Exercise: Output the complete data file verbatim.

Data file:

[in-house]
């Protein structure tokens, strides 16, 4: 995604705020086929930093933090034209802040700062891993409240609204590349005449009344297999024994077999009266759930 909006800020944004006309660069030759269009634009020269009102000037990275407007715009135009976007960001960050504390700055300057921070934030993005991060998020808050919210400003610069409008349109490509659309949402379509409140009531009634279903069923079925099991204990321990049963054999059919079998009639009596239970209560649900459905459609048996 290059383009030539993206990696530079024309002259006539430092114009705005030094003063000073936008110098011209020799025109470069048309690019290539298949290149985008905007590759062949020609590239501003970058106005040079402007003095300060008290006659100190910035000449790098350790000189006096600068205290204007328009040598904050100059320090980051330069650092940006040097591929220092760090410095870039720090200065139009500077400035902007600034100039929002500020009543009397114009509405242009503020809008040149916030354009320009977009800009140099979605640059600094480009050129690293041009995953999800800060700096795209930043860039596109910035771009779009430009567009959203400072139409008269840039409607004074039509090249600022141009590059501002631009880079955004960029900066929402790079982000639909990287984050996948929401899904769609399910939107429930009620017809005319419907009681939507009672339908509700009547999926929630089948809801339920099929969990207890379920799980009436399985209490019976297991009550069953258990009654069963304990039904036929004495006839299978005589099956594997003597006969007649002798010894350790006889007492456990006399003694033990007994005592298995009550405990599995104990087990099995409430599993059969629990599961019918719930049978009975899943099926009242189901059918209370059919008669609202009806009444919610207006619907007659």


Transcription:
[in-house]
């Protein structure tokens, strides 16, 4: 995604705020086929930093933090034209802040700062891993409240609204590349005449009344297999024994077999009266759930 909006800020944004006309660069030759269009634009020269009102000037990275407007715009135009976007960001960050504390700055300057921070934030993005991060998020808050919210400003610069409008349109490509659309949402379509409140009531009634279903069923079925099991204990321990049963054999059919079998009639009596239970209560649900459905459609048996 290059383009030539993206990696530079024309002259006539430092114009705005030094003063000073936008110098011209020799025109470069048309690019290539298949290149985008905007590759062949020609590239501003970058106005040079402007003095300060008290006659100190910035000449790098350790000189006096600068205290204007328009040598904050100059320090980051330069650092940006040097591929220092760090410095870039720090200065139009500077400035902007600034100039929002500020009543009397114009509405242009503020809008040149916030354009320009977009800009140099979605640059600094480009050129690293041009995953999800800060700096795209930043860039596109910035771009779009430009567009959203400072139409008269840039409607004074039509090249600022141009590059501002631009880079955004960029900066929402790079982000639909990287984050996948929401899904769609399910939107429930009620017809005319419907009681939507009672339908509700009547999926929630089948809801339920099929969990207890379920799980009436399985209490019976297991009550069953258990009654069963304990039904036929004495006839299978005589099956594997003597006969007649002798010894350790006889007492456990006399003694033990007994005592298995009550405990599995104990087990099995409430599993059969629990599961019918719930049978009975899943099926009242189901059918209370059919008669609202009806009444919610207006619907007659």